About the Advanced Photon Source
The U. S. Department of Energy Office of Science’s Advanced Photon Source (APS) at Argonne National Laboratory is one of the world’s most productive X-ray light source facilities. The APS provides high-brightness X-ray beams to a diverse community of researchers in materials science, chemistry, condensed matter physics, the life and environmental sciences, and applied research. These X-rays are ideally suited for explorations of materials and biological structures; elemental distribution; chemical, magnetic, electronic states; and a wide range of technologically important engineering systems from batteries to fuel injector sprays, all of which are the foundations of our nation’s economic, technological, and physical well-being. Each year, more than 5,000 researchers use the APS to produce over 2,000 publications detailing impactful discoveries, and solve more vital biological protein structures than users of any other X-ray light source research facility. APS scientists and engineers innovate technology that is at the heart of advancing accelerator and light-source operations. This includes the insertion devices that produce extreme-brightness X-rays prized by researchers, lenses that focus the X-rays down to a few nanometers, instrumentation that maximizes the way the X-rays interact with samples being studied, and software that gathers and manages the massive quantity of data resulting from discovery research at the APS.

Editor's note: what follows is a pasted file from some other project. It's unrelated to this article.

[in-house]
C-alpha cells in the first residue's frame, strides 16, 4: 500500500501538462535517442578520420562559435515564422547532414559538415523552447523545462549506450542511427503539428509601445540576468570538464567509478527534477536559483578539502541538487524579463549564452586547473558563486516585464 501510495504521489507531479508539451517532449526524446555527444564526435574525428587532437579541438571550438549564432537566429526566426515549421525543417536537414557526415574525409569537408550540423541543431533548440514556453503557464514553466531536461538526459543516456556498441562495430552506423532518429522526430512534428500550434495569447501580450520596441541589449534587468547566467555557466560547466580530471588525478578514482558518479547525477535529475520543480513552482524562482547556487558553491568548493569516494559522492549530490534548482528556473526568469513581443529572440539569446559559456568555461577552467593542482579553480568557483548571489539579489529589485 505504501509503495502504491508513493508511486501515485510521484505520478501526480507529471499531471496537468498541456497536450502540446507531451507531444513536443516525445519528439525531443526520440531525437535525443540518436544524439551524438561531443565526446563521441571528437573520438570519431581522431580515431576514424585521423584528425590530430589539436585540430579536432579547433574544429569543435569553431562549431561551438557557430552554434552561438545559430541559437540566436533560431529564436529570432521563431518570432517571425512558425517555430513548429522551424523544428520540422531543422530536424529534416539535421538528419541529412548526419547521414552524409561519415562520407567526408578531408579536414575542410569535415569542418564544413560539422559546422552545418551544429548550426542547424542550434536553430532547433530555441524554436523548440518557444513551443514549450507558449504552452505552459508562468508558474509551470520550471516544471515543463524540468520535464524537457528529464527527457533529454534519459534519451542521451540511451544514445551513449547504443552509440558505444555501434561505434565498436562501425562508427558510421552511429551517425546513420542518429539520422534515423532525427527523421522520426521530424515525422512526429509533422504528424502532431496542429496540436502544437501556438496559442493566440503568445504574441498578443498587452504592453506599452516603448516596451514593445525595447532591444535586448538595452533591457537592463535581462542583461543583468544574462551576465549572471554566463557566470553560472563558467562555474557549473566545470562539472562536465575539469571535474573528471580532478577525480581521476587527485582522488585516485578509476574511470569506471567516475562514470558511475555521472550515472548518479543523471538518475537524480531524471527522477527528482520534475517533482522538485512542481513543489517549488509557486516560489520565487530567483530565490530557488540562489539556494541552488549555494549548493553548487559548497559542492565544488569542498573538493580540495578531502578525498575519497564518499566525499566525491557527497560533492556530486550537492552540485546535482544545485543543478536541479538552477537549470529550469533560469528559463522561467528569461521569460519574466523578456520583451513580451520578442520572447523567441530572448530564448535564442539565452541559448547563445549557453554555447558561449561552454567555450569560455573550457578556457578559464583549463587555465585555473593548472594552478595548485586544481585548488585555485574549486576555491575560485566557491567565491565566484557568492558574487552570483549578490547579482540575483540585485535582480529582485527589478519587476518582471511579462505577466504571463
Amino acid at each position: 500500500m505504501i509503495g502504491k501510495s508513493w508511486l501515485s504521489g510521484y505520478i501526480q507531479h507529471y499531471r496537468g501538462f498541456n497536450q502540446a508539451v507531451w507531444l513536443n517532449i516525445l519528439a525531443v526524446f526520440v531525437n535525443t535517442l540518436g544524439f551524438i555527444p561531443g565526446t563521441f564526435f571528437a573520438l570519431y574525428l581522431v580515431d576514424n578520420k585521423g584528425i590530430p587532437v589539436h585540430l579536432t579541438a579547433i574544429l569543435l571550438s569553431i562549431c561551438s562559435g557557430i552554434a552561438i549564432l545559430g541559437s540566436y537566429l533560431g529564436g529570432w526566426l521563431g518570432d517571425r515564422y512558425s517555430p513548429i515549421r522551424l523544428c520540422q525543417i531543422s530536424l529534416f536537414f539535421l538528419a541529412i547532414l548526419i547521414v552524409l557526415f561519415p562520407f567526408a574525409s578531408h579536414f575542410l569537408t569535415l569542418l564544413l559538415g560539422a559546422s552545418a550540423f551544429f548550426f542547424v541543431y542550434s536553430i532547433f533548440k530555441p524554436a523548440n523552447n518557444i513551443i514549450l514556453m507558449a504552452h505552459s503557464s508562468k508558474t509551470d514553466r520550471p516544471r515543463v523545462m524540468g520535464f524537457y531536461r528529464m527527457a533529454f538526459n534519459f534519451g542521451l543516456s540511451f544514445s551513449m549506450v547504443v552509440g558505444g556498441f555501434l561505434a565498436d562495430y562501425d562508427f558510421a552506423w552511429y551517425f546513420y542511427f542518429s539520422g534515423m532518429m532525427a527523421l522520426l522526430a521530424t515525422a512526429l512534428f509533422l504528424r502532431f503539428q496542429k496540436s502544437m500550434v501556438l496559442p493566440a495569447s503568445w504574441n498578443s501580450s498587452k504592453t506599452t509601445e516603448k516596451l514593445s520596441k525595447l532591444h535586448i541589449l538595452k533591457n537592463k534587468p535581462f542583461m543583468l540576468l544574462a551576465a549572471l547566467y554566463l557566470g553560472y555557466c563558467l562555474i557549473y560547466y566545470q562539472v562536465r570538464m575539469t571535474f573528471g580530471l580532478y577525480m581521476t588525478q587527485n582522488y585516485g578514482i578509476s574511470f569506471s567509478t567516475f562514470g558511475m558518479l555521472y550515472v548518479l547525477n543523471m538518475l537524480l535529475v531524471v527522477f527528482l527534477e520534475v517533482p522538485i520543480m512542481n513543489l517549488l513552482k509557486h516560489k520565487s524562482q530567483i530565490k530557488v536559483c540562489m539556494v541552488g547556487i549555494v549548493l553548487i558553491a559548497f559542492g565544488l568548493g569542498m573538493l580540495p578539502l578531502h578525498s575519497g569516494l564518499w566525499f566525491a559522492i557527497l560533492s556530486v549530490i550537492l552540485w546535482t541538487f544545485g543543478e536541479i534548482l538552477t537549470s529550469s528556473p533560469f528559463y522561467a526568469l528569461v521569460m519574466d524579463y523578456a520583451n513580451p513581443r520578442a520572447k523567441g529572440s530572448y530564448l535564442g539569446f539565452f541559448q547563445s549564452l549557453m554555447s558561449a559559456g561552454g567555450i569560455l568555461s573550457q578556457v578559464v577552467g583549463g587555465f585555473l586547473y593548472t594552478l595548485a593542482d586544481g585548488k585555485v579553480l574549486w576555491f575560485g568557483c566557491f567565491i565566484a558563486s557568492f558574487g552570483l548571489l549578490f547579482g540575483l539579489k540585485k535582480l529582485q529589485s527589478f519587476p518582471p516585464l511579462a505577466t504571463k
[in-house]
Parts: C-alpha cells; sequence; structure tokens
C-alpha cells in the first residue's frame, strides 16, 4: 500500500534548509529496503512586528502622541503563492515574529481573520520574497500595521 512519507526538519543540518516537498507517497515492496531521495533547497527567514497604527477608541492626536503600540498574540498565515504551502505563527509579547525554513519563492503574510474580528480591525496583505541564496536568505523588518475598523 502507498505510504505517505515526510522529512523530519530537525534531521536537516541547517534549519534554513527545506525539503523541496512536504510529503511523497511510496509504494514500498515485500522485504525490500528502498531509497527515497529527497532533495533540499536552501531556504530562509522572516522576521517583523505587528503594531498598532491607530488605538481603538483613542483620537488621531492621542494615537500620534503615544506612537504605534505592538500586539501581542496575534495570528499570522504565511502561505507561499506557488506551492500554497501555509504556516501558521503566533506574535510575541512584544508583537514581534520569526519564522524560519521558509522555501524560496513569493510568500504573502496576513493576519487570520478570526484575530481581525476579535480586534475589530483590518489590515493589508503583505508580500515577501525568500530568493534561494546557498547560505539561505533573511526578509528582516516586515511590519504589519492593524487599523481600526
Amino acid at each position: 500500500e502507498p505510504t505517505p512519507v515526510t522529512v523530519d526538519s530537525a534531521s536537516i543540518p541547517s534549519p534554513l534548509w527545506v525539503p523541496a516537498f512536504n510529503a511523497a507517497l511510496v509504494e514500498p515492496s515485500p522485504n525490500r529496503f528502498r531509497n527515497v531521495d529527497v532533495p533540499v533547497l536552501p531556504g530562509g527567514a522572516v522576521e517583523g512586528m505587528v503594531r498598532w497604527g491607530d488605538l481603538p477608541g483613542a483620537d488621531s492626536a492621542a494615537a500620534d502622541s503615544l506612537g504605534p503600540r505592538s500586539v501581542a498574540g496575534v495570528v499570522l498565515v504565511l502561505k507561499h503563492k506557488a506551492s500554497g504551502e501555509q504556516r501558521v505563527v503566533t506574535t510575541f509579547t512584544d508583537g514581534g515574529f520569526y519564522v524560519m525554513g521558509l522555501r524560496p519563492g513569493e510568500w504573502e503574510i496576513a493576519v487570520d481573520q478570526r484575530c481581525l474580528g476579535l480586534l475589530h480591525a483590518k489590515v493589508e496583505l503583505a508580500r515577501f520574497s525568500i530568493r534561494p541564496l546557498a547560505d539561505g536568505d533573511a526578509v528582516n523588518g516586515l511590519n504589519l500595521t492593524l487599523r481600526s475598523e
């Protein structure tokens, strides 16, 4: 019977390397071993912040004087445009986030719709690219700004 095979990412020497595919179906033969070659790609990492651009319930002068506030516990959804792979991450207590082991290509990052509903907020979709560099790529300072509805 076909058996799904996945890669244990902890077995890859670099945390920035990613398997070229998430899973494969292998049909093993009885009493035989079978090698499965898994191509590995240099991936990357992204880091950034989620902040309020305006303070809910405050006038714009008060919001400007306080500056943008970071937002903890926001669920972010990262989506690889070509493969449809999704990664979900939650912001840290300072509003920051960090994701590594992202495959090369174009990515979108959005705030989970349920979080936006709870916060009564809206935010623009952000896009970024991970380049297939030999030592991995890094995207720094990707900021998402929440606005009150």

This research used resources of the Advanced Photon Source, a U.S. DOE Office of Science User Facility operated for the DOE Office of Science by Argonne National Laboratory under Contract No. DE-AC02-06CH11357.
Argonne National Laboratory seeks solutions to pressing national problems in science and technology. The nation’s first national laboratory, Argonne conducts leading-edge basic and applied scientific research in virtually every scientific discipline. Argonne researchers work closely with researchers from hundreds of companies, universities, and federal, state and municipal agencies to help them solve their specific problems, advance America’s scientific leadership and prepare the nation for a better future. With employees from more than 60 nations, Argonne is managed by UChicago Argonne, LLC for the U.S. Department of Energy’s Office of Science.
The U.S. Department of Energy’s Office of Science is the single largest supporter of basic research in the physical sciences in the United States and is working to address some of the most pressing challenges of our time. For more information, visit https://energy.gov/science.